Last Hallowe'en, NIFRS attended the lowest number of incidents in 22 years. 29 per cent of 149 incidents (29 per cent) were in the Western area. The majority of these were to deal with fires involving rubbish, tyres and out of control bonfires.
Eamonn Gallagher, Western Area Group Commander, explained: "Although Hallowe'en continues to be a very busy night for our Firefighters across Northern Ireland, we have made good progress over the past five years in reducing the number of incidents we attend at Halloween. Indeed, last year we seen the lowest number of incidents attended since 1989 and we welcome this reduction, but there is no room for complacency. We want to see this downward trend continue.
"We want everyone to enjoy themselves this Hallowe'en but to do so safely and responsibly. Remember Firefighters are not out to spoil anyone's fun and Fire Crews in your area are there to protect life, protect property and keep you safe.
"Last year's 41per cent reduction in the number of people attending Emergency Departments across Northern Ireland with firework-related injuries was the lowest figure since records began and this is extremely encouraging. However we want to reach a time in Northern Ireland when there are no firework-related injuries and we continue to work with our partner agencies in Health, Police and Justice to raise awareness about the dangers of fireworks.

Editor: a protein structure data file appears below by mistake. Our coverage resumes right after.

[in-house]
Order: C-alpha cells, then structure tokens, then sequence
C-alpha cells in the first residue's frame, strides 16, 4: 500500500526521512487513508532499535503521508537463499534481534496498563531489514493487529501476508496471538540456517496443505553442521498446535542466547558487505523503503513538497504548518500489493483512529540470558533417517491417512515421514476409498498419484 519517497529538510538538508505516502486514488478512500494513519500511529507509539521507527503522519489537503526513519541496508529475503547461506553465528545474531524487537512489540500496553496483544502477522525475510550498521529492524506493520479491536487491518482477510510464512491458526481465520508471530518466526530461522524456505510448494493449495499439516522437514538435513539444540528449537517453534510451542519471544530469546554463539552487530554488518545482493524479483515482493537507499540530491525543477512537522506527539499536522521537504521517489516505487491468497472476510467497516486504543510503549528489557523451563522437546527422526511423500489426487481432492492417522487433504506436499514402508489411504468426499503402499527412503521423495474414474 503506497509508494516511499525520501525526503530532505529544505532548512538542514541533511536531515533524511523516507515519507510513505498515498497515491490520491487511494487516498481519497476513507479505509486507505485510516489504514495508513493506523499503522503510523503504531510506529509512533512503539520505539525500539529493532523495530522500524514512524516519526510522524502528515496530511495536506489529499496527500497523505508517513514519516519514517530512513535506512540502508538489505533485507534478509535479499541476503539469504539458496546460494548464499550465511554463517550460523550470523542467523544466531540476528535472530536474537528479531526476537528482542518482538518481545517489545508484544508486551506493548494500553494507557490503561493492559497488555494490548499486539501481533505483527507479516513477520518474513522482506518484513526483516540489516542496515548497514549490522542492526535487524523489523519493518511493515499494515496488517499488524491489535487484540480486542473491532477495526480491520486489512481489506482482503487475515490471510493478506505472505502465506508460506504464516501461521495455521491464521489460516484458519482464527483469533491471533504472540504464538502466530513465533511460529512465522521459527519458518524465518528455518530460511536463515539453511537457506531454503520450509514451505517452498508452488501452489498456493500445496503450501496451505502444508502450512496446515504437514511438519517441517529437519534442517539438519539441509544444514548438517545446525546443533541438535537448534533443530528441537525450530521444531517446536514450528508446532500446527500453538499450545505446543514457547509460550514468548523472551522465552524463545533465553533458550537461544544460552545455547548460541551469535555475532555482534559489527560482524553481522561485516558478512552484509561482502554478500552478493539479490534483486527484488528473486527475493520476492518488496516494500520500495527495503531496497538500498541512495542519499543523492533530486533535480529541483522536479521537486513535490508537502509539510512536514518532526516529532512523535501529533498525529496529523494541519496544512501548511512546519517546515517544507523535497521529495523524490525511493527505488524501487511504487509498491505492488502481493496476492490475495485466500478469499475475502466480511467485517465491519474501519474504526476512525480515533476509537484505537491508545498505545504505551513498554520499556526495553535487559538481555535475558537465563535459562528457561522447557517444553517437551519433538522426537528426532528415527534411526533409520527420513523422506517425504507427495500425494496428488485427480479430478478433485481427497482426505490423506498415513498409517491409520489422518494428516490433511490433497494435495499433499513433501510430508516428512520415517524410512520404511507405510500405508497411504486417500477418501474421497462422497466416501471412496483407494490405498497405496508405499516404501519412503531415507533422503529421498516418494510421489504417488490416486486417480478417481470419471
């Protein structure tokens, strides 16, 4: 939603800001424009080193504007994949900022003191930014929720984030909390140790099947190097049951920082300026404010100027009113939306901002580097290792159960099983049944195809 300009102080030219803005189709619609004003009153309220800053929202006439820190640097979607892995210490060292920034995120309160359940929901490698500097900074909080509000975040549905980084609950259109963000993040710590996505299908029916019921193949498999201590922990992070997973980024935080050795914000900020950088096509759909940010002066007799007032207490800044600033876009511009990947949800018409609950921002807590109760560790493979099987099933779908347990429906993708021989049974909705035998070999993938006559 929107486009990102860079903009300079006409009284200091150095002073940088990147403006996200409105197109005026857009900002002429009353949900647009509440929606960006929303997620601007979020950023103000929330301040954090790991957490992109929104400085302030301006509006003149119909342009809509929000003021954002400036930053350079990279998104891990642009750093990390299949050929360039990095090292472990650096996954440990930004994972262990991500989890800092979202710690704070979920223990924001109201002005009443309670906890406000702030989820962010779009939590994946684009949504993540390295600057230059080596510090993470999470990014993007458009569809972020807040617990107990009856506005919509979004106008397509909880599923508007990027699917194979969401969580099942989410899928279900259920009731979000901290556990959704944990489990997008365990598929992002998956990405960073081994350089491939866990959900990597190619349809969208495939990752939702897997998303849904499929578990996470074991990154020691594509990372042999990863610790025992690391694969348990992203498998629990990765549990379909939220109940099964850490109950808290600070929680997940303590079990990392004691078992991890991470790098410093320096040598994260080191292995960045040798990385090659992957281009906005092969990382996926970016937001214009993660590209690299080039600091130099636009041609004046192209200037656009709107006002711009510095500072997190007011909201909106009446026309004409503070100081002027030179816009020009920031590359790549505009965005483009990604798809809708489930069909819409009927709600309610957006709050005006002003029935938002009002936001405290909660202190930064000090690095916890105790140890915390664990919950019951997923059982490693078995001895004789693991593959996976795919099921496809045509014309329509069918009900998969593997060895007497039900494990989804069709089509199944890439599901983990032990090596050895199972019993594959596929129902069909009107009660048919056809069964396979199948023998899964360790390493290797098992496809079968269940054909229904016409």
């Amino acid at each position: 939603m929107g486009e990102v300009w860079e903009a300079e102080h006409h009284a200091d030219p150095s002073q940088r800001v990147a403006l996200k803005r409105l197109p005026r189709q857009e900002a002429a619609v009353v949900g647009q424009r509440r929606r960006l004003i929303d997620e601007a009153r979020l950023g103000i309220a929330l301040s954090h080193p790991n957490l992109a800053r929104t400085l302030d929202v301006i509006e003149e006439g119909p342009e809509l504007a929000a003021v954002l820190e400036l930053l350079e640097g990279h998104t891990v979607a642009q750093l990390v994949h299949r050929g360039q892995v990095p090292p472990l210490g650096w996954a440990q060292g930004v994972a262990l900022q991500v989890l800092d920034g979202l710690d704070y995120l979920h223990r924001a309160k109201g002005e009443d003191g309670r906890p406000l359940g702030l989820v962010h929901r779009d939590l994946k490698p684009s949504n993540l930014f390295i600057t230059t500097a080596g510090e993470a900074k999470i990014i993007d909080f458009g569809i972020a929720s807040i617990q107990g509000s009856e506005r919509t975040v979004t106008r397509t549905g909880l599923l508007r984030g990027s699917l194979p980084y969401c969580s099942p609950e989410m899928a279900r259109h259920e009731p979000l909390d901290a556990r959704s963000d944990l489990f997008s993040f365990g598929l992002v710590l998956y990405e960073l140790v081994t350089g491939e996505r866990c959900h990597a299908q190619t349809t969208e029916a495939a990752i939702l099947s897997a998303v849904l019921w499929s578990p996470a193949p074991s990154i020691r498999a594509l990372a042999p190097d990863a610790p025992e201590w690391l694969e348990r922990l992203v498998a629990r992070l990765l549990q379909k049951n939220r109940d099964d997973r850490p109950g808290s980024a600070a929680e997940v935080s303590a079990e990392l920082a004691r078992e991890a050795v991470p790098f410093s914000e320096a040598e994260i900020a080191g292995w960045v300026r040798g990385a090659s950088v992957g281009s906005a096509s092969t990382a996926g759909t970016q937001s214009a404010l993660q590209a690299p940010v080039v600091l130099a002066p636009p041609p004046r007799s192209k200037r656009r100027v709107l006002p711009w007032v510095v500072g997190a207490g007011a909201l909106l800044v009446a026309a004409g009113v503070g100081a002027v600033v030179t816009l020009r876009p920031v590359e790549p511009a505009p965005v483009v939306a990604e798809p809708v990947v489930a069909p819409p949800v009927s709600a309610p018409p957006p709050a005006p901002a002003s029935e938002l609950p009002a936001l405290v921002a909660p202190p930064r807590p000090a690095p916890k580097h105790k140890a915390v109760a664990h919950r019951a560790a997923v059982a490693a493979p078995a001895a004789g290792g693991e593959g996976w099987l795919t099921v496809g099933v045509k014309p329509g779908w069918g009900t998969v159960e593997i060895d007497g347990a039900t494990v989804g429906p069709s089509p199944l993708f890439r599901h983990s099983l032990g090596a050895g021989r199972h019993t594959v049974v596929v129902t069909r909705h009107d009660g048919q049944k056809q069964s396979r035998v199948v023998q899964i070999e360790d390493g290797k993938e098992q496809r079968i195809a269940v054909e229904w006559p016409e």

"I am appealing to young people, parents and community leaders to always follow the Fireworks Code and ensure that Fireworks and sparklers are used safely and in accordance with the manufacturer's instructions. Think safety first and plan any Firework display in advance to make it both safe and enjoyable.
"Our number one priority this Halloween is to protect our community and to keep everyone safe. By following a few basic safety rules and by putting safety first you can play your part in ensuring this Halloween is fun, but most importantly, safe."
Sparklers are often viewed as being harmless but they do burn at fierce temperatures. To a young child, the heat from a sparkler is equivalent to the heat from a welding torch.
The advice is:
Store sparklers in a closed box in a cool, dry place
Always light sparklers one at a time and wear gloves, keeping them at arms length.
Never hold a baby or child if you a sparkler in your hand
Plunge finished sparklers hot end down into a bucket of water as soon as they have burnt out. Sparklers stay hot for a long time.
Don't take sparklers to public displays. It will be too crowded to use them safely.
Never give sparklers to under 5s - they will not understand how to use them safely.
Always supervise children using sparklers, give children gloves to wear and teach them how to use them properly